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Isenthalpic process



An isenthalpic process is one that proceeds without any change in enthalpy, H; or specific enthalpy, h.

Additional recommended knowledge

In an isenthalpic process there is no transfer of heat to (or from) the surroundings, and no work done on (or by) the surroundings. There will usually be significant changes in pressure and temperature during the process.

The throttling process is a good example of an isenthalpic process. Consider the lifting of a relief valve or safety valve on a pressure vessel. The specific enthalpy of the fluid inside the pressure vessel is the same as the specific enthalpy of the fluid as it escapes from the valve. With a knowledge of the specific enthalpy of the fluid, and the pressure outside the pressure vessel, it is possible to determine the temperature and speed of the escaping fluid.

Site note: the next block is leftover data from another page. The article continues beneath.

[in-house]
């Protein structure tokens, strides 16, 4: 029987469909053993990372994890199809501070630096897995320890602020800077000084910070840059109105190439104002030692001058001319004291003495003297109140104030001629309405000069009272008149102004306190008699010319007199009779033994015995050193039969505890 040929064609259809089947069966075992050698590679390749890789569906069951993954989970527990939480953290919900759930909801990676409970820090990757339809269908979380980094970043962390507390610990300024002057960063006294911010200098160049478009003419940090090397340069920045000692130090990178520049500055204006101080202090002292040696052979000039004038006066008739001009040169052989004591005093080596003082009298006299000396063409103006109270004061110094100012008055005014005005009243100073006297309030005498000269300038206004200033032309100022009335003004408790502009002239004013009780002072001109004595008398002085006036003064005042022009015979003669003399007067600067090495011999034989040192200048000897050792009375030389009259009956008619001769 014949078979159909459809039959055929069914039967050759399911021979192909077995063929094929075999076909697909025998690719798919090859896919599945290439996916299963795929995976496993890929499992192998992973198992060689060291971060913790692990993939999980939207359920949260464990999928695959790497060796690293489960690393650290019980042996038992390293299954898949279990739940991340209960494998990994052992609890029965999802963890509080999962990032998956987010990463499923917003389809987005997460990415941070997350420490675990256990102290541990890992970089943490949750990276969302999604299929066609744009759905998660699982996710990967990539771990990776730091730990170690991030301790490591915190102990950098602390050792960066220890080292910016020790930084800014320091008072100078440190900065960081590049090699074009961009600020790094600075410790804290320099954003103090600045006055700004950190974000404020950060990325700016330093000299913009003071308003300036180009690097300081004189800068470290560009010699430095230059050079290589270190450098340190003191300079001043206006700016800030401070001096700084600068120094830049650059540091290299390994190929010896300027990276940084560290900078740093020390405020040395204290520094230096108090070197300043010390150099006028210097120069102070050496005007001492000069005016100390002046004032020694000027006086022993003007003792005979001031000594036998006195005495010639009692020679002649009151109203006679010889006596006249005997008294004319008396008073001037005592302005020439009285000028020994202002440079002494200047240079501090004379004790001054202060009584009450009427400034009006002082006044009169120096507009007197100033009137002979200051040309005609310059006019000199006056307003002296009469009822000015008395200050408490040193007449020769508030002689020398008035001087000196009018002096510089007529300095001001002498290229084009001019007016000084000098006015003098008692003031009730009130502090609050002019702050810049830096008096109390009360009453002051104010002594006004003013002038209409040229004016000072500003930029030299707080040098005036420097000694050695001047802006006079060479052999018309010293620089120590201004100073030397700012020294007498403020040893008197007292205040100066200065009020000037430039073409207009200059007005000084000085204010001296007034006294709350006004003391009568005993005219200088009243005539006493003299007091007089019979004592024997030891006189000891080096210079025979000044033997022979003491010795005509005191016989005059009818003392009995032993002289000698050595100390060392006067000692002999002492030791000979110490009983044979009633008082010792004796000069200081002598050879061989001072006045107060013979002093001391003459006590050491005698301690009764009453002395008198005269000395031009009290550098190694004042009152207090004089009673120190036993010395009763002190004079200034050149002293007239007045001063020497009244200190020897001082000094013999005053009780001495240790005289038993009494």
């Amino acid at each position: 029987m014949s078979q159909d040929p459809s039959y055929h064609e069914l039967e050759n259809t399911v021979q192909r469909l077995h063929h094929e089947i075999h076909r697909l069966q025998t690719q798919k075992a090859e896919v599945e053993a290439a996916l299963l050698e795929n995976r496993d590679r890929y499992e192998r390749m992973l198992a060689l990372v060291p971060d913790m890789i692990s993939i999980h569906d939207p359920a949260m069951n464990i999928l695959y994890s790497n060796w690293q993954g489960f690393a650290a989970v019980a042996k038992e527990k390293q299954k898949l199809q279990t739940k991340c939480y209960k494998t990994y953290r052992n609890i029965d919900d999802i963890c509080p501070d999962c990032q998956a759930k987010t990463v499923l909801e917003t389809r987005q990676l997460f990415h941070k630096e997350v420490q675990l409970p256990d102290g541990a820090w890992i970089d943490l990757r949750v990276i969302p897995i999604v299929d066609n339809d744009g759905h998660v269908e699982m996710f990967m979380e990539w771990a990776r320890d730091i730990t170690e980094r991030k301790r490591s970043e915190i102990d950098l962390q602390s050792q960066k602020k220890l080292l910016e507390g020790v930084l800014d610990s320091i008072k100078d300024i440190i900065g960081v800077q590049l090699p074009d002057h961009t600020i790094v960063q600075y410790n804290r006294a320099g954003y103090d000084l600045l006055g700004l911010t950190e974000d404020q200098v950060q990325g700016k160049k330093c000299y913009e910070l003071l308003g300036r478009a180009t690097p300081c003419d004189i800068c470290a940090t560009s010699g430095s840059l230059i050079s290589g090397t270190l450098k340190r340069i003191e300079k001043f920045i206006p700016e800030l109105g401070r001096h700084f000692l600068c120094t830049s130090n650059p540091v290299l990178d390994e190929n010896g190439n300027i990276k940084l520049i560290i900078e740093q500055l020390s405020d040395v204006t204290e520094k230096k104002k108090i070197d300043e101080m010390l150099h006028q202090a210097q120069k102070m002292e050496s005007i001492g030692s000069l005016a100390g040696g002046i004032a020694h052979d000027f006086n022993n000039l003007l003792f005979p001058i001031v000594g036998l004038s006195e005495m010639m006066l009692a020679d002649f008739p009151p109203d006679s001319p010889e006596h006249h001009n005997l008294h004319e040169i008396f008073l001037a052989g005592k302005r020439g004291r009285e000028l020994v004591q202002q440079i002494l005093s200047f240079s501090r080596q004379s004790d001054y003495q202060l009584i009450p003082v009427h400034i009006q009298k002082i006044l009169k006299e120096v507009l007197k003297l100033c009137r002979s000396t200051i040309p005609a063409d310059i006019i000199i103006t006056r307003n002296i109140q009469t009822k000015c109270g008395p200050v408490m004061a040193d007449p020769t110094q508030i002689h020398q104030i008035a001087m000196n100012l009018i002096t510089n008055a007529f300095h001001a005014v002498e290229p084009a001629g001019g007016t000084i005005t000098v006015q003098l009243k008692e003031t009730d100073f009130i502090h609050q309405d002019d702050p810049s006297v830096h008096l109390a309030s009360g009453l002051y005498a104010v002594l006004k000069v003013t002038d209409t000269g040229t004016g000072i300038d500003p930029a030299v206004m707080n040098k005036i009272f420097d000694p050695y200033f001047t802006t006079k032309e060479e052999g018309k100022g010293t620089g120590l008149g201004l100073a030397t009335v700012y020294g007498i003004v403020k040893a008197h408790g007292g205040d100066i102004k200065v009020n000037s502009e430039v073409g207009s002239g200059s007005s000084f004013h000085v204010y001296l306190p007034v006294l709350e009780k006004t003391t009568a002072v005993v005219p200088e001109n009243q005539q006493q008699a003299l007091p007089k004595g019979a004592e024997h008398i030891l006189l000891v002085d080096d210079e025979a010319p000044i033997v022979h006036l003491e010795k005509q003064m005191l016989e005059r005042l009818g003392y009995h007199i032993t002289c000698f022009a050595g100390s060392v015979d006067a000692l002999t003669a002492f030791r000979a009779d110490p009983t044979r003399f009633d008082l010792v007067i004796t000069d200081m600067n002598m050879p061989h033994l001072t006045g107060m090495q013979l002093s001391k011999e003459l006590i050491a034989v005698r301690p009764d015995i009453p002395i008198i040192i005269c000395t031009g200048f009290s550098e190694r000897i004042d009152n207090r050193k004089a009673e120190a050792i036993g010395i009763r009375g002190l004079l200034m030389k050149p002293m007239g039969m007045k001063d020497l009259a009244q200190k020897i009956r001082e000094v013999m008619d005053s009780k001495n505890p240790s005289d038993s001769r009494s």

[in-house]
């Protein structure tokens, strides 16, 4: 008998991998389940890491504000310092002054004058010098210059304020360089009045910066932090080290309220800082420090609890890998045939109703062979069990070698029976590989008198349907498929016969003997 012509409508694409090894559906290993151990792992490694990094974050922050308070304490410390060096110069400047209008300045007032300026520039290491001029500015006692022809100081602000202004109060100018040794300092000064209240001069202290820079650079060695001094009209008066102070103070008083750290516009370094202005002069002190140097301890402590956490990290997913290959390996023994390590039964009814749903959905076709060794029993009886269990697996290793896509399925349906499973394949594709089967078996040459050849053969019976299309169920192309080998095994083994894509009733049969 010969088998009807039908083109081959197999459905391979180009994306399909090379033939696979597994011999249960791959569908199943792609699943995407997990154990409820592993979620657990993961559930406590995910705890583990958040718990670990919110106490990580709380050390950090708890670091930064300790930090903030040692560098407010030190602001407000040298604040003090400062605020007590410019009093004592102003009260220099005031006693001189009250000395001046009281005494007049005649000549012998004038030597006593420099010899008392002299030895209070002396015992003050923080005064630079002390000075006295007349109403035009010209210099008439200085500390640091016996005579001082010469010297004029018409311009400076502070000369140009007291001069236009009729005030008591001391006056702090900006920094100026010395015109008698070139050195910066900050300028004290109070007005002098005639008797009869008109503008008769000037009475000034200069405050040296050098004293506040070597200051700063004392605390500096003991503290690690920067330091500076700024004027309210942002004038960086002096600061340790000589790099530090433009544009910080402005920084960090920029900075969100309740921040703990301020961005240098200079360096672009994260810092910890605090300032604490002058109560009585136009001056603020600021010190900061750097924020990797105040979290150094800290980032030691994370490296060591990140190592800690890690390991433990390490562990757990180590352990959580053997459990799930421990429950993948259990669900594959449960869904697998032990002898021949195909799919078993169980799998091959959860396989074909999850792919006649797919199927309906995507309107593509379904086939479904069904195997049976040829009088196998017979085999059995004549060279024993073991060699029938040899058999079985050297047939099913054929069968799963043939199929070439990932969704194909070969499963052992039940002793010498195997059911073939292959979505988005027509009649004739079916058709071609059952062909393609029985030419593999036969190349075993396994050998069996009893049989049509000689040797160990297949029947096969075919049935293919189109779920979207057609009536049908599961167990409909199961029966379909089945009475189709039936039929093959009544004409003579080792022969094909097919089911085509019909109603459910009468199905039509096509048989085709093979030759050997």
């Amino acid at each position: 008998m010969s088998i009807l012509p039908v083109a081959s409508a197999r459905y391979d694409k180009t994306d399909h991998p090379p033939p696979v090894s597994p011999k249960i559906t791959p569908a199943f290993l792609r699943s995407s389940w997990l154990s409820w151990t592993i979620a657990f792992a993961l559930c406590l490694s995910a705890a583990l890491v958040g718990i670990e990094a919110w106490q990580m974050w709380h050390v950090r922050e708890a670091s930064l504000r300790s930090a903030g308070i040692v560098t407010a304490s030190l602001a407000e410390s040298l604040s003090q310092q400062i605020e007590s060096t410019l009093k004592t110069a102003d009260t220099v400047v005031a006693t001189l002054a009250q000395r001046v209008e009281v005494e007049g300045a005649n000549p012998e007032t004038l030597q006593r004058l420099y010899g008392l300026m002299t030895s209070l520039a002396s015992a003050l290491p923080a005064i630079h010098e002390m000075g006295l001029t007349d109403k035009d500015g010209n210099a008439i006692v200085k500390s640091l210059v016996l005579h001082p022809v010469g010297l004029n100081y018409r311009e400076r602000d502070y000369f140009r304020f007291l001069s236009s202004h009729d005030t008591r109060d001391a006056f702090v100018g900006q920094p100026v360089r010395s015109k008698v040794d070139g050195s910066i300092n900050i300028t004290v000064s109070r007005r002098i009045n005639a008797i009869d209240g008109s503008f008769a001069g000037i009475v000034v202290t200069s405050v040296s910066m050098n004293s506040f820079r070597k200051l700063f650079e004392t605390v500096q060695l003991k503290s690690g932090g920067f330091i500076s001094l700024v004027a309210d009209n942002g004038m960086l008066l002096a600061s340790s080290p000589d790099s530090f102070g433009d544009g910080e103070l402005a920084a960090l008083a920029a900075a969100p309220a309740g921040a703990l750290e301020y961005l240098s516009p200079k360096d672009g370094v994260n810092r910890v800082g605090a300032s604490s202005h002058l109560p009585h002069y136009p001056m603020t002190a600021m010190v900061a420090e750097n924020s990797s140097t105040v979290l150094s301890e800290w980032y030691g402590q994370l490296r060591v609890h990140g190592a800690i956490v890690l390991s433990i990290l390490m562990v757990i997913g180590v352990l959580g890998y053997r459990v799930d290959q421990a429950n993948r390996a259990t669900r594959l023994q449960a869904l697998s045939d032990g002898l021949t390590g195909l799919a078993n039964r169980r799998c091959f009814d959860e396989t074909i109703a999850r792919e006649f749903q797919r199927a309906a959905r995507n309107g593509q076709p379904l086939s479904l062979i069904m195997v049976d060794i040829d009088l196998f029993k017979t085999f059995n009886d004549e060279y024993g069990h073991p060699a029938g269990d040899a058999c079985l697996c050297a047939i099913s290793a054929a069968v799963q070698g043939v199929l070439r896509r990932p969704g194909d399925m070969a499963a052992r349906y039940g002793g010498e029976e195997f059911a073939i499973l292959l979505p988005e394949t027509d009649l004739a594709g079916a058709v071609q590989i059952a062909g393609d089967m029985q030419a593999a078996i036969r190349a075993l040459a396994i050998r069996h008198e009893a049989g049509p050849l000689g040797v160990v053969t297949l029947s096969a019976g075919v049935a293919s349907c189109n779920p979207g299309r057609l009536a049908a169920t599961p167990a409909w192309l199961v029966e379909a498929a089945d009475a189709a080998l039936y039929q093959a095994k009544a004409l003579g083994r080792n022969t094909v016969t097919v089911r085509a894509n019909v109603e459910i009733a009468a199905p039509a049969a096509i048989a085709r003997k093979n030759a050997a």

Another example of an isenthalpic process is an adiabatic mixing bath. Hot water at pressure A mixes with cold water at pressure B and flows out at pressure C. There is no work done on the surroundings; nor is there heat transfer. Thus, enthalpy is preserved.

In an isenthalpic process:

  • h1 = h2
  • dh = 0

Isenthalpic processes on an ideal gas follow isotherms since dh = Cp0(T2 − T1)

See also


 
This article is licensed under the GNU Free Documentation License. It uses material from the Wikipedia article "Isenthalpic_process". A list of authors is available in Wikipedia.
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